In this example, Node.js is used to describe how to process preflight requests in the function code:
exports.handler = (req, resp, context) => {
    console.log('hello world');

    if (req.method === 'OPTIONS') {
        // Send response to OPTIONS requests
        resp.setHeader('Access-Control-Allow-Origin', 'http://www.fc.com')
        resp.setHeader('Access-Control-Allow-Methods', 'POST');
        resp.setHeader('Access-Control-Allow-Headers', 'Content-Type');
        resp.setHeader('Access-Control-Max-Age', '3600');
        resp.setStatusCode(204)
        resp.send('');
     } else {
           resp.send("hello world");
     }
}

Limits

Trigger limits

  • After you configure an HTTP trigger for a function, you cannot configure other types of triggers for the function.
  • You can configure only one HTTP trigger for each function.
  • For each version or alias of a service, you can create only one HTTP trigger. For more information, see Manage versions and Manage aliases.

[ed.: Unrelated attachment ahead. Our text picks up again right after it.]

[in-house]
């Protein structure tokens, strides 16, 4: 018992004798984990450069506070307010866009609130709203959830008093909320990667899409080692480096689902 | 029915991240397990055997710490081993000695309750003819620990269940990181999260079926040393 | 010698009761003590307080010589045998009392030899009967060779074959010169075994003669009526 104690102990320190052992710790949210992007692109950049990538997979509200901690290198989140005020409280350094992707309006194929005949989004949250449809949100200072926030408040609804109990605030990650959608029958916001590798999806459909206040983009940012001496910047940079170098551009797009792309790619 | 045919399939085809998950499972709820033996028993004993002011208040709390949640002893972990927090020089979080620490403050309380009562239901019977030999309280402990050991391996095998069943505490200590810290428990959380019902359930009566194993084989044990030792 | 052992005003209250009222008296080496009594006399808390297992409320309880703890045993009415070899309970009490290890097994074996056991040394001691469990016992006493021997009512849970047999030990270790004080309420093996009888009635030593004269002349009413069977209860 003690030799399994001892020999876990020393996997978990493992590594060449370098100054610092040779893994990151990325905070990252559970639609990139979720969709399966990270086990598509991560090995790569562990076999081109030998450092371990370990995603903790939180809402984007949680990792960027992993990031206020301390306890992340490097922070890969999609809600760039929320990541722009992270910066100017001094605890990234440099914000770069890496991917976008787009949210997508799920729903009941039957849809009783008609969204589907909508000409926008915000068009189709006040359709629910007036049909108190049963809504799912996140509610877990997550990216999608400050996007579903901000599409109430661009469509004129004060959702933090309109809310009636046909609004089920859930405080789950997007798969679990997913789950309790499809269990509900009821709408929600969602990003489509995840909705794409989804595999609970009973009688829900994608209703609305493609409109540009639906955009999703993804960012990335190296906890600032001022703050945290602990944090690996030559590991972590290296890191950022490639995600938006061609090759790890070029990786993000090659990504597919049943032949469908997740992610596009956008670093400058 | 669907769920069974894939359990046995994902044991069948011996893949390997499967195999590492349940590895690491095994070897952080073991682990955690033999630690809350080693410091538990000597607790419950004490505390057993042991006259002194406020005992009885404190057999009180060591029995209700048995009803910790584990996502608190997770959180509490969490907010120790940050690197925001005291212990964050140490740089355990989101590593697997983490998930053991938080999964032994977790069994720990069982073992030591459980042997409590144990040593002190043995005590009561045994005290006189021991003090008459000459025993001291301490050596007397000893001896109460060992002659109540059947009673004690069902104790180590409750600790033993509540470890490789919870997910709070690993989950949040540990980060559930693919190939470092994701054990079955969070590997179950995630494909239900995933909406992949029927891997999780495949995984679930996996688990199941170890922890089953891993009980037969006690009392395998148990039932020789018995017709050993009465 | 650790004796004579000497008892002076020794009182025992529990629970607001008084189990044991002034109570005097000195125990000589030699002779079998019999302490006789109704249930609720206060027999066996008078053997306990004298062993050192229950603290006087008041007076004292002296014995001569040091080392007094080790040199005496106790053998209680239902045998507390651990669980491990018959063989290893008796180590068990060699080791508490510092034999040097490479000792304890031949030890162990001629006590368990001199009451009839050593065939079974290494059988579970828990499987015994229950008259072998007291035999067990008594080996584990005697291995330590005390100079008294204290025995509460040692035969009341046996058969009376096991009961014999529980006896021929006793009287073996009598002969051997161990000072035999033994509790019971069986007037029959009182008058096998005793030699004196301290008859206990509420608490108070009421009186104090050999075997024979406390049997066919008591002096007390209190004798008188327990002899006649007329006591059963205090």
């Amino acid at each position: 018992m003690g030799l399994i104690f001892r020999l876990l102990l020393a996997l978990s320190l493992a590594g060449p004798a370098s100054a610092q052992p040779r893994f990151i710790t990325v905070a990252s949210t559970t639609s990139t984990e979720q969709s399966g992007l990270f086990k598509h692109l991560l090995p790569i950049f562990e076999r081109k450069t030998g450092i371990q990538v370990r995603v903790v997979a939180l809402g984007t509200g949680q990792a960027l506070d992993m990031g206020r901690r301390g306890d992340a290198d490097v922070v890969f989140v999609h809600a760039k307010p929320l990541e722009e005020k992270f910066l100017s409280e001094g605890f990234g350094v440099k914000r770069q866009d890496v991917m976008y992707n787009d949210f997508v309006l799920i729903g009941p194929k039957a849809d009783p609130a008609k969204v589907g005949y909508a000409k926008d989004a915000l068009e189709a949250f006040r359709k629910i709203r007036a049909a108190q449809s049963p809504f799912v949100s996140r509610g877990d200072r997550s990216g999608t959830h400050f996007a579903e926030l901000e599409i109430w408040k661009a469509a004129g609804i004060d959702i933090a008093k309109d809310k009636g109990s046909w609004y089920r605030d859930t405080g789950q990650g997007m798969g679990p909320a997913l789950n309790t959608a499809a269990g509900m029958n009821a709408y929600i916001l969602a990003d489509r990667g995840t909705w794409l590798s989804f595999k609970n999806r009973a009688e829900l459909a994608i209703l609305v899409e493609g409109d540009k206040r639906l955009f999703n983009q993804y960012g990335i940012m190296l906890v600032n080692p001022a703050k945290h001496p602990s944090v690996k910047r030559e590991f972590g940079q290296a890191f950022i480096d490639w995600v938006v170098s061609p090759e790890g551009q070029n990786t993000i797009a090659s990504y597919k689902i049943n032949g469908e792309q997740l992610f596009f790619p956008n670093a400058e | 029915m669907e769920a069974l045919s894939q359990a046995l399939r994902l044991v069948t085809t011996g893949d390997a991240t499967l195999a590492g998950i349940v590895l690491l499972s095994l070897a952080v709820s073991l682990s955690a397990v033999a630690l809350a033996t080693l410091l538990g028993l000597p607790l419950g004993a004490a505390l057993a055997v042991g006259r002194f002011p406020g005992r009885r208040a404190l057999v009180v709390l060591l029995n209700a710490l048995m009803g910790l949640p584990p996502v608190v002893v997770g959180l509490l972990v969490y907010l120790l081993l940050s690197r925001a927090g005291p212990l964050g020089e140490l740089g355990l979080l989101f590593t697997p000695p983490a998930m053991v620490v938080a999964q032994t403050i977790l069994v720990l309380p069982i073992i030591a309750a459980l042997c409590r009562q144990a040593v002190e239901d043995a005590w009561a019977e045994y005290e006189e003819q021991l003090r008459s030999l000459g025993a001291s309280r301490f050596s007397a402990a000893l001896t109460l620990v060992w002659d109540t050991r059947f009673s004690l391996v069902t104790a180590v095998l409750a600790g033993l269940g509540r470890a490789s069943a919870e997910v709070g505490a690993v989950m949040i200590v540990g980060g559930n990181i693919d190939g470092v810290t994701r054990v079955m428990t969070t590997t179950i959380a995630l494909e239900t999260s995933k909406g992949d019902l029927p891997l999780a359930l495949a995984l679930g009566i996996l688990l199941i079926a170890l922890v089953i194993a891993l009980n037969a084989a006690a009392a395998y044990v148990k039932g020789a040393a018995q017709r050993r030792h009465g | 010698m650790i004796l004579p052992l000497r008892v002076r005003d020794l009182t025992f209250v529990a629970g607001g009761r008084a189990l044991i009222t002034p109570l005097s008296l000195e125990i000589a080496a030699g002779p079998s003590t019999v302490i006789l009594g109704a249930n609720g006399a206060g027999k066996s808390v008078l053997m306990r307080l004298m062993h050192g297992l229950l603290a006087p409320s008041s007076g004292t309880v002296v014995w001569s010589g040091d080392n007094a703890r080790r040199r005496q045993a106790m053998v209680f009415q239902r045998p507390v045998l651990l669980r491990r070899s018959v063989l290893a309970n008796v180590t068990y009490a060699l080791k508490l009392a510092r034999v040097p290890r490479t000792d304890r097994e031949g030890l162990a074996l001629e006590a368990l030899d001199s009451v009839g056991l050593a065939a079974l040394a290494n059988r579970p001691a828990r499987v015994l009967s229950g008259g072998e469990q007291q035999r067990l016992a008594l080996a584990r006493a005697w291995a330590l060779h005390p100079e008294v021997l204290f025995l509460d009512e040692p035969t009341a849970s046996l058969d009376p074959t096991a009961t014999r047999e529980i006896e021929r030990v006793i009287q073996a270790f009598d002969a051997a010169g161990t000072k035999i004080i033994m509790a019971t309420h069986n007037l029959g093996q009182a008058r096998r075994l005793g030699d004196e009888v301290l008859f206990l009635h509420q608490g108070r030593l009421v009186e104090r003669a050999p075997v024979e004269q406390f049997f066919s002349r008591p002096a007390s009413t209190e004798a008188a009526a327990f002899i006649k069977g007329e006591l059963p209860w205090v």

HTTP limits

  • HTTP request limits
    • You cannot create a request header that starts with x-fc- or the following request headers:
      • connection
      • keep-alive
    • If a request exceeds one of the following limits, the system returns the status code 400 and the error InvalidArgument.
      • Header size: The total size of all keys and values in the headers cannot exceed 4 KB.
      • Path size: The total size of the path, including all query parameters, cannot exceed 4 KB.
      • Body size: The total size of the body of a synchronous invocation request cannot exceed 16 MB. The total size of the body of an asynchronous invocation request cannot exceed 128 KB.